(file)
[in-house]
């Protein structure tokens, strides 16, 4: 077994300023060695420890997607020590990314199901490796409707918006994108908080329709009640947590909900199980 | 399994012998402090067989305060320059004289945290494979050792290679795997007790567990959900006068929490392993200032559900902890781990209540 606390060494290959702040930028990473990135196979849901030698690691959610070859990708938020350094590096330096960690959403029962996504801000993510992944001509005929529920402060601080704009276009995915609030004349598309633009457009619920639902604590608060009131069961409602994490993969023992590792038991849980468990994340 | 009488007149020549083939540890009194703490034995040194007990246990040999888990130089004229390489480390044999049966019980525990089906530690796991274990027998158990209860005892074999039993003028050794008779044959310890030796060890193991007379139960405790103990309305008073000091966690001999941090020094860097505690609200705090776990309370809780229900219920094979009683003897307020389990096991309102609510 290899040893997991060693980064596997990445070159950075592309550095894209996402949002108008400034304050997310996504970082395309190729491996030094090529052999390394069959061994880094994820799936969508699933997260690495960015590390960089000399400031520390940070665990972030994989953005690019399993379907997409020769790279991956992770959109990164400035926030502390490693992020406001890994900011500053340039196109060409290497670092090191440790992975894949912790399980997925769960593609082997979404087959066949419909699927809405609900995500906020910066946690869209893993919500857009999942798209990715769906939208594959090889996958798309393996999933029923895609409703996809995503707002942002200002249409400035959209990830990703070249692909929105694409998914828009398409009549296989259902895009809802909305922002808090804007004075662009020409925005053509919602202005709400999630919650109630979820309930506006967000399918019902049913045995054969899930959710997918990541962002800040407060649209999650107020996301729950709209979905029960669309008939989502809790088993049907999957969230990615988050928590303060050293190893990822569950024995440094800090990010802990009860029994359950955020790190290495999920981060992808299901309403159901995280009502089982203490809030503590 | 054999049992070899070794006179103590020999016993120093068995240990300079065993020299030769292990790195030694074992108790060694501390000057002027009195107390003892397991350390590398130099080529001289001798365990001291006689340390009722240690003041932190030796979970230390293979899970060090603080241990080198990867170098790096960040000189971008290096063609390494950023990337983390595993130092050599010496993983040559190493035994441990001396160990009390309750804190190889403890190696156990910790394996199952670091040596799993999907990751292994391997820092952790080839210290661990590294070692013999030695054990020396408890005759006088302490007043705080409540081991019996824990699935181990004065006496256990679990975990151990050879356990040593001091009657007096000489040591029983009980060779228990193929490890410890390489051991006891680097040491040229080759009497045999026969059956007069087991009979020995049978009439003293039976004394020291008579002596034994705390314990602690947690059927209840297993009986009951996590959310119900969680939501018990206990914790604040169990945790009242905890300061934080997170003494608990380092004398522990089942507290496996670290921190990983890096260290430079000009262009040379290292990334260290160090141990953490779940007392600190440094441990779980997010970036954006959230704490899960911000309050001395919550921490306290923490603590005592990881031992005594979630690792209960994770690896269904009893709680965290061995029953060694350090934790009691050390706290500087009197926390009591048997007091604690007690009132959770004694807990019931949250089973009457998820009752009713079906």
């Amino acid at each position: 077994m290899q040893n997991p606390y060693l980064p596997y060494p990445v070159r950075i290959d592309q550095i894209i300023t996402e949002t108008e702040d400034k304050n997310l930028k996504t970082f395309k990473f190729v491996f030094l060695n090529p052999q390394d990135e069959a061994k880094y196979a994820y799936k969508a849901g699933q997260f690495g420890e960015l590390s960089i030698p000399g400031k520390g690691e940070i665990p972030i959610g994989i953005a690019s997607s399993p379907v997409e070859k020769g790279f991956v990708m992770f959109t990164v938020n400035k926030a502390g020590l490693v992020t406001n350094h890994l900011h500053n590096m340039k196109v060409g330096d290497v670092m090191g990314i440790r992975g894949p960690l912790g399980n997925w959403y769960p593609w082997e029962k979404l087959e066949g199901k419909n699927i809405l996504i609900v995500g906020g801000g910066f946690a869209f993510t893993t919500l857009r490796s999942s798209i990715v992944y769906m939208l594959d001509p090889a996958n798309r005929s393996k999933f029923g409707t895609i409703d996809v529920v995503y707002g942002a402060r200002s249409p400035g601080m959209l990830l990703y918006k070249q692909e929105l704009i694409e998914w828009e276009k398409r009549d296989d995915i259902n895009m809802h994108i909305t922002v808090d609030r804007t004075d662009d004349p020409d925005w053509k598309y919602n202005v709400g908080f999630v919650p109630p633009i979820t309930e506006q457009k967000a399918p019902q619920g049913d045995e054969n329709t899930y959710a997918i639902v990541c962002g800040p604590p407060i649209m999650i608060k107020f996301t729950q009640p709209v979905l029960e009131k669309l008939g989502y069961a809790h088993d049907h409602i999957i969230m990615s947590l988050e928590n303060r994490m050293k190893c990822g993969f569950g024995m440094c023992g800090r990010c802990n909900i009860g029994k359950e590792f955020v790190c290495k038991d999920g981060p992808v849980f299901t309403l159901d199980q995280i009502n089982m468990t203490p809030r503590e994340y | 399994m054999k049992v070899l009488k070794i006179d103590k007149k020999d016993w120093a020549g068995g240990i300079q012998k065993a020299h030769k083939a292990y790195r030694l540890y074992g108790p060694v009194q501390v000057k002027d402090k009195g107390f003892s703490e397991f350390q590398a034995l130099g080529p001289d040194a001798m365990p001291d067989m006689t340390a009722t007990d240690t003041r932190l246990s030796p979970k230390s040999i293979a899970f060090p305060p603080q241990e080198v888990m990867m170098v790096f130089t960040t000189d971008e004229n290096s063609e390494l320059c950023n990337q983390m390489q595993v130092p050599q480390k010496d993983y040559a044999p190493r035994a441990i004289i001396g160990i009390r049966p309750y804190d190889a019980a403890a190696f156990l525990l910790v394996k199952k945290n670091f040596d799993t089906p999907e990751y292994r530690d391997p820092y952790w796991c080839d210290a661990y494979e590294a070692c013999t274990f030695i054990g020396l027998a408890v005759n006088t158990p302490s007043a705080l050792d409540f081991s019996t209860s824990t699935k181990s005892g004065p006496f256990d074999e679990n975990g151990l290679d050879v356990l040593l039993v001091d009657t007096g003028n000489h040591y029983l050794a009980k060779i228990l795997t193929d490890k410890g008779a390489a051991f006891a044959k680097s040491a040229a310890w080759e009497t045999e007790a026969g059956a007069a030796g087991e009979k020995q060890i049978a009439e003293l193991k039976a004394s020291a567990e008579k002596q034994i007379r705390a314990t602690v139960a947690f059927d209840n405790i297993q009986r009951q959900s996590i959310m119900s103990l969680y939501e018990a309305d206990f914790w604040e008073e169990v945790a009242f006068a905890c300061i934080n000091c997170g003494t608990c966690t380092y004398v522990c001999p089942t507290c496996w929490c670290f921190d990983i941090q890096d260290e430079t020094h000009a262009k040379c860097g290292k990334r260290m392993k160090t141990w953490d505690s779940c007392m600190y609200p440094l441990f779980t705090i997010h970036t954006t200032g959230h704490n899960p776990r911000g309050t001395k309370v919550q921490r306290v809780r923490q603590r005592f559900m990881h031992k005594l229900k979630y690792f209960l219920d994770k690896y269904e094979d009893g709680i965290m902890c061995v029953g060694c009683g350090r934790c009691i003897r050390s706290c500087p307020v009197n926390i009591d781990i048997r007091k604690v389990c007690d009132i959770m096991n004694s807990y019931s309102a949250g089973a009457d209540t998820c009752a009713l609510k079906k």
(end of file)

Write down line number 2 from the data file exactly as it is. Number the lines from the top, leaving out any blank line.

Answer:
């Protein structure tokens, strides 16, 4: 077994300023060695420890997607020590990314199901490796409707918006994108908080329709009640947590909900199980 | 399994012998402090067989305060320059004289945290494979050792290679795997007790567990959900006068929490392993200032559900902890781990209540 606390060494290959702040930028990473990135196979849901030698690691959610070859990708938020350094590096330096960690959403029962996504801000993510992944001509005929529920402060601080704009276009995915609030004349598309633009457009619920639902604590608060009131069961409602994490993969023992590792038991849980468990994340 | 009488007149020549083939540890009194703490034995040194007990246990040999888990130089004229390489480390044999049966019980525990089906530690796991274990027998158990209860005892074999039993003028050794008779044959310890030796060890193991007379139960405790103990309305008073000091966690001999941090020094860097505690609200705090776990309370809780229900219920094979009683003897307020389990096991309102609510 290899040893997991060693980064596997990445070159950075592309550095894209996402949002108008400034304050997310996504970082395309190729491996030094090529052999390394069959061994880094994820799936969508699933997260690495960015590390960089000399400031520390940070665990972030994989953005690019399993379907997409020769790279991956992770959109990164400035926030502390490693992020406001890994900011500053340039196109060409290497670092090191440790992975894949912790399980997925769960593609082997979404087959066949419909699927809405609900995500906020910066946690869209893993919500857009999942798209990715769906939208594959090889996958798309393996999933029923895609409703996809995503707002942002200002249409400035959209990830990703070249692909929105694409998914828009398409009549296989259902895009809802909305922002808090804007004075662009020409925005053509919602202005709400999630919650109630979820309930506006967000399918019902049913045995054969899930959710997918990541962002800040407060649209999650107020996301729950709209979905029960669309008939989502809790088993049907999957969230990615988050928590303060050293190893990822569950024995440094800090990010802990009860029994359950955020790190290495999920981060992808299901309403159901995280009502089982203490809030503590 | 054999049992070899070794006179103590020999016993120093068995240990300079065993020299030769292990790195030694074992108790060694501390000057002027009195107390003892397991350390590398130099080529001289001798365990001291006689340390009722240690003041932190030796979970230390293979899970060090603080241990080198990867170098790096960040000189971008290096063609390494950023990337983390595993130092050599010496993983040559190493035994441990001396160990009390309750804190190889403890190696156990910790394996199952670091040596799993999907990751292994391997820092952790080839210290661990590294070692013999030695054990020396408890005759006088302490007043705080409540081991019996824990699935181990004065006496256990679990975990151990050879356990040593001091009657007096000489040591029983009980060779228990193929490890410890390489051991006891680097040491040229080759009497045999026969059956007069087991009979020995049978009439003293039976004394020291008579002596034994705390314990602690947690059927209840297993009986009951996590959310119900969680939501018990206990914790604040169990945790009242905890300061934080997170003494608990380092004398522990089942507290496996670290921190990983890096260290430079000009262009040379290292990334260290160090141990953490779940007392600190440094441990779980997010970036954006959230704490899960911000309050001395919550921490306290923490603590005592990881031992005594979630690792209960994770690896269904009893709680965290061995029953060694350090934790009691050390706290500087009197926390009591048997007091604690007690009132959770004694807990019931949250089973009457998820009752009713079906």